The other day, someone brought to my attention, Jeremiah 10:1-5. They wondered if this means it’s a sin to have a Christmas tree. When I first glanced over these verses, I wondered too. So I did a little research. Here’s what Jeremiah said:
Hear what the Lord says to you, people of Israel. 2 This is what the Lord says
“Do not learn the ways of the nations
or be terrified by signs in the heavens,
though the nations are terrified by them.
3 For the practices of the peoples are worthless;
they cut a tree out of the forest,
and a craftsman shapes it with his chisel.
4 They adorn it with silver and gold;
they fasten it with hammer and nails
so it will not totter.
5 Like a scarecrow in a cucumber field,
their idols cannot speak;
they must be carried
because they cannot walk.
Do not fear them;
they can do no harm
nor can they do any good.”
What exactly were these heathens doing? Were they cutting down a tree, bringing it in the house and decorating it with ornaments. tinsel, popcorn, etc? No, they were cutting down trees and sending them to a craftsman so that he could chisel out an idol for them to worship. This was their god.
When I researched the origin of the Christmas tree, I found that the evergreen fir tree was traditionally used to celebrate winter festivals, both pagan and Christian, for thousands of years. Pagans used the branches to decorate their homes during the winter solstice, because it made them think of the coming spring. In the 16th century, devout Christians in Germany began the practice of having decorated trees in their home.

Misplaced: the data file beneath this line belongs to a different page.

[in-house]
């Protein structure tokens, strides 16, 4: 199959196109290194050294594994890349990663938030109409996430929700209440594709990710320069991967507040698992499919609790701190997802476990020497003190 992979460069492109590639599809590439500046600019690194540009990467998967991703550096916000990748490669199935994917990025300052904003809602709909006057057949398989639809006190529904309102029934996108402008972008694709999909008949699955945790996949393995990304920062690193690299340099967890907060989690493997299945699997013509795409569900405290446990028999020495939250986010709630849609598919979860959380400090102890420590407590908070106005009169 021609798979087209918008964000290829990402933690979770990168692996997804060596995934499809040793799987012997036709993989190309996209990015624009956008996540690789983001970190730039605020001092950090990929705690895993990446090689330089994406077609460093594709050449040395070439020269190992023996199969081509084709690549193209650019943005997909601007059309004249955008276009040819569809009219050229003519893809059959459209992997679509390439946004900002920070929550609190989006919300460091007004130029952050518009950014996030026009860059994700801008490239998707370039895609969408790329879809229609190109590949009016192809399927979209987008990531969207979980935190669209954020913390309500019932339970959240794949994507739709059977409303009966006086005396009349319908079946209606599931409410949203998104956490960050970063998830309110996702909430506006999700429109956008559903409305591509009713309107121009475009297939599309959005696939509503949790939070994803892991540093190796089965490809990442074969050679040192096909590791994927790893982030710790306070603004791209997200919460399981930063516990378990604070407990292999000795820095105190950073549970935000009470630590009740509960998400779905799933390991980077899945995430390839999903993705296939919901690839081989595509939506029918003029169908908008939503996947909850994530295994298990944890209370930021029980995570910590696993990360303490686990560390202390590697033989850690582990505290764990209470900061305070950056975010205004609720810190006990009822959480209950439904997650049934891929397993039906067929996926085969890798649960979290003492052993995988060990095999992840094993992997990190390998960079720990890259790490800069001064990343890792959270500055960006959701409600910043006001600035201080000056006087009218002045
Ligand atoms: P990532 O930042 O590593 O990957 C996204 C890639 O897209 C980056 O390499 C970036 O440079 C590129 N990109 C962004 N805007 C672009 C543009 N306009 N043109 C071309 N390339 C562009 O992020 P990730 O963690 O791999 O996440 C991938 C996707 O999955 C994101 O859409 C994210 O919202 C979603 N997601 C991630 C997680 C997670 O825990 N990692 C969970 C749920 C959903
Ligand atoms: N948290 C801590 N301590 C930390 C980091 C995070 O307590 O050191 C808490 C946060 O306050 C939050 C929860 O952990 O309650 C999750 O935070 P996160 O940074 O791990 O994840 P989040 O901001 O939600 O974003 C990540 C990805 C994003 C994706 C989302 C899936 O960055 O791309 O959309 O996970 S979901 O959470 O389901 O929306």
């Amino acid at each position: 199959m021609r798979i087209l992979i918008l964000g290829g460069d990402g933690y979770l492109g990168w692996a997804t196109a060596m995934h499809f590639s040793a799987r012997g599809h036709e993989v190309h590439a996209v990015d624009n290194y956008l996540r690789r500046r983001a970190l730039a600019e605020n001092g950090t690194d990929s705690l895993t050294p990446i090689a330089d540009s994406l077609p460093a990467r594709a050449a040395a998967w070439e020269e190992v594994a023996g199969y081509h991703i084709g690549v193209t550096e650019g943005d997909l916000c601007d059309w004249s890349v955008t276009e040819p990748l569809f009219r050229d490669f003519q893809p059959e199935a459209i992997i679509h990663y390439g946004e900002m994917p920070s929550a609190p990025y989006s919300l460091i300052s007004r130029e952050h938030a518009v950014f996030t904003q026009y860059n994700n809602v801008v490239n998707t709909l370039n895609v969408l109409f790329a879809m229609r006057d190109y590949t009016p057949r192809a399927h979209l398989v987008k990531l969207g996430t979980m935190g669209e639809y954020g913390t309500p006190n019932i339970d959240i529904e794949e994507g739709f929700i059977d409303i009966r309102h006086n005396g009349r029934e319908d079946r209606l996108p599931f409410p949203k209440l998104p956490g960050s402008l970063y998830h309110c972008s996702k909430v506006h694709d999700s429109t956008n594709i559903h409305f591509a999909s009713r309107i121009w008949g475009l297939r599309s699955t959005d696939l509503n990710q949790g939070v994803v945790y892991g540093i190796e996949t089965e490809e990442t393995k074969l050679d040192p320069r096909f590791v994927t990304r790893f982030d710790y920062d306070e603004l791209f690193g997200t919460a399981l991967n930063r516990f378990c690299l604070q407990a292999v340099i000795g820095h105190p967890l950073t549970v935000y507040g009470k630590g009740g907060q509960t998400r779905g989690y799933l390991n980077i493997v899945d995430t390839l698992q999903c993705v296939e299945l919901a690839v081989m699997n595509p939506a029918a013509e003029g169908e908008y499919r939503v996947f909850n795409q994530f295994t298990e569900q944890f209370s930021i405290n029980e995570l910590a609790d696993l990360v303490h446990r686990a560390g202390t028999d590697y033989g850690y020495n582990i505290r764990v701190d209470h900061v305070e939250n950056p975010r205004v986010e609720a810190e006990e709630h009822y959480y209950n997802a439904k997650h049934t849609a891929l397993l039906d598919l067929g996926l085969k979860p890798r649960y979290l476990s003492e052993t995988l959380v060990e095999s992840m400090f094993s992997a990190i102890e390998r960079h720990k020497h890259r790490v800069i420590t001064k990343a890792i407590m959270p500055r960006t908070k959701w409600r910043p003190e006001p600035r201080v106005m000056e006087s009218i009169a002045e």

In 2004, Pope John Paul called the Christmas tree a symbol of Christ. He said that this very ancient custom exalts the value of life, as in winter what is evergreen becomes a sign of undying life, and it reminds Christians of the “tree of life” of Genesis 2:9, an image of Christ, the supreme gift of God to humanity. Christ-mass was celebrated in Rome by 350AD and this is probably the place that the celebration of Christmas originated. The church of Rome has many traditions and most are pagan in origin.
I don’t think Christians today are bowing down before their Christmas tree and worshiping it. So, is it okay for Christians to have a Christmas tree in their homes? What about in their churches? It’s a matter of one’s conscience. While certain elements of Christmas have their origins in pre-Christian festivals that were celebrated around the winter solstice by pagans, I think it’s important not to allow these traditions to replace or take precedence over the commemoration of the birth of Christ. Mixing santa clause with Jesus Christ is just plain wrong.